Fire Safety for the Home

The U.S. Fire Administration reports that more than 403,000 home fires occurred in the U.S. in 2008, causing 2,780 deaths and more than 13,500 injuries. Some fires are caused by issues related to the structure, such as lightning strikes, faulty wiring, furnace malfunctions, and other electrical and heating system-related mishaps.

fire safety property guidingBut most home fires are preventable. According to an April 2010 report by the National Fire Protection Association, adults over the age of 75 are almost three times more likely to die in a home fire than the rest of the general public. The NFPA’s fire prevention program promotes the following eight tips that elderly people – and people of all ages – can use.

1. Plan and practice your escape from fire.

We’ve heard this advice before, but you can’t be prepared to act in an emergency if you don’t have a plan and everybody knows what that plan is. Panic and fear can spread as quickly as a fire, so map out an escape route and a meeting place outdoors, and involve even the youngest family members so that everyone can work as a unit to make a safe escape.

If you live in a condo or apartment building, make sure you read the signs posted on your floor advising you of the locations of stairways and other exits, as well as alarm pull stations and fire extinguishers.

2. Plan your escape around your abilities.

Keeping a phone by your bedside will allow you to call 911 quickly, especially if the exits of your home are blocked by smoke or flames. Keep a pair of shoes near your bed, too. If your home or building has a fire escape, take some time to practice operating it and climbing it.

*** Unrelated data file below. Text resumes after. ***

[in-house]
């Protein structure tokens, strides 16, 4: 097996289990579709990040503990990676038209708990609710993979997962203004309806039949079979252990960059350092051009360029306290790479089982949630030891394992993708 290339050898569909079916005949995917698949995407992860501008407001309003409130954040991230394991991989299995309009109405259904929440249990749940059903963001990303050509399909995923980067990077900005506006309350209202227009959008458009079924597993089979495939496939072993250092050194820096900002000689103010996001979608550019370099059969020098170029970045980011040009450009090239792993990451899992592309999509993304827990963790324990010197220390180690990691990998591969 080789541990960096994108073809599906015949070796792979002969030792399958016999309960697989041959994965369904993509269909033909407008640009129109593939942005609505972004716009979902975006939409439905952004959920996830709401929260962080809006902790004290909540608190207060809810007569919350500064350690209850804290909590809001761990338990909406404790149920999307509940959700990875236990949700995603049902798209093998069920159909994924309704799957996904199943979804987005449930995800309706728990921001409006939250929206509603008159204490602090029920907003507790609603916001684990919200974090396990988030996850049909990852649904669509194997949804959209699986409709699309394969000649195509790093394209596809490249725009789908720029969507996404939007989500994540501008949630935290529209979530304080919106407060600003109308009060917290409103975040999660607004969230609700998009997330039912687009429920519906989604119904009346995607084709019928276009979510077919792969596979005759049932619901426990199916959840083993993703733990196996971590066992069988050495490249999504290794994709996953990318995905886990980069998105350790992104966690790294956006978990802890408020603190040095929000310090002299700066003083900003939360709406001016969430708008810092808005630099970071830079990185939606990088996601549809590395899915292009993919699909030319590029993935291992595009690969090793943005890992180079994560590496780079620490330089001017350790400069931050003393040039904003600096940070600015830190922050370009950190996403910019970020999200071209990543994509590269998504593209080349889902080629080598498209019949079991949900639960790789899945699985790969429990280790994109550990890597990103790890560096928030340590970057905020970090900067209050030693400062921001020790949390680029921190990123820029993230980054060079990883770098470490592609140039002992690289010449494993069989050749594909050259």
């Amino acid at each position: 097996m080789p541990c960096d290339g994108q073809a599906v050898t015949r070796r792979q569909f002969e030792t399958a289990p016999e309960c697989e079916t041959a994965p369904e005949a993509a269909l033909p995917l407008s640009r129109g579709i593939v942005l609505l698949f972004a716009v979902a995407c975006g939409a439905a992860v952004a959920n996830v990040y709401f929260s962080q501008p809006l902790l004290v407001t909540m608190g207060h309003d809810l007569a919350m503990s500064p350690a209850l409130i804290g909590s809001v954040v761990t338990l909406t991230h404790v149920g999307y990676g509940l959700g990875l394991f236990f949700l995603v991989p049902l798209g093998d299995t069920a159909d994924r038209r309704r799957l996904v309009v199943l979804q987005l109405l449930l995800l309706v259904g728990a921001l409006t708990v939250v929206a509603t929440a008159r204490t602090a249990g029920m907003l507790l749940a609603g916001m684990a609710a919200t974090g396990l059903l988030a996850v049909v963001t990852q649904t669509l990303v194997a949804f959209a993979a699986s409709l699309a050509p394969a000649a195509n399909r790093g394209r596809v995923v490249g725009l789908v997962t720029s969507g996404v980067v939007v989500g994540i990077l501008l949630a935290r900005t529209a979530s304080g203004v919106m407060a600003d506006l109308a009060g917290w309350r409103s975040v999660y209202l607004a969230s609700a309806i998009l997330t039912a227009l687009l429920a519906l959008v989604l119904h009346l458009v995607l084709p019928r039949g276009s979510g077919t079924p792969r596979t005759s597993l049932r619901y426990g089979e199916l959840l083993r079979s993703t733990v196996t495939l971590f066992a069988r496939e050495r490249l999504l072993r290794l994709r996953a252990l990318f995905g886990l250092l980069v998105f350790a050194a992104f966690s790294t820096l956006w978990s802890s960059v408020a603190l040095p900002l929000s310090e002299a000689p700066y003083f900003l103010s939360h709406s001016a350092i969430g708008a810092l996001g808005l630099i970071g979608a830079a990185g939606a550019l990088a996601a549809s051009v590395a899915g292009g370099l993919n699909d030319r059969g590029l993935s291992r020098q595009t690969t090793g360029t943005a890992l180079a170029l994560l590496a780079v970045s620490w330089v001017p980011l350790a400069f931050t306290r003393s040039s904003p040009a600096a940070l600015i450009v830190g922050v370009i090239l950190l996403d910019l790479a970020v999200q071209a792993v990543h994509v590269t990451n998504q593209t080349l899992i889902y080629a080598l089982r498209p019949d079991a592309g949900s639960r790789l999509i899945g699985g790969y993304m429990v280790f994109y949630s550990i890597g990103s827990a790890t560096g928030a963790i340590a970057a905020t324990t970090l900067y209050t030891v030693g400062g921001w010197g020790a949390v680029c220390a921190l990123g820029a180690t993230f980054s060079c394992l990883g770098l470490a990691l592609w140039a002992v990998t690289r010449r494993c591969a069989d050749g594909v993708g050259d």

3. Smoke alarms save lives.

If you don’t already have permanently installed smoke alarms hard-wired into your electrical system and located outside each bedroom and on each floor, purchase units and place them in those locations. Install them using adhesive or screws, but be careful not to touch your screwdriver to any internal wiring, which can cause an electrostatic discharge and disable them.

Also, install carbon monoxide detectors, which can protect family members from lethal poisoning even before a fire starts.

Feel free to ask a question or comment below.  You can also contact me at 239-481-3977 OR russell@bestinspector.com

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Posted on September 18, 2012, in Inspections and tagged , , , , , , , , , , , . Bookmark the permalink. Leave a comment.

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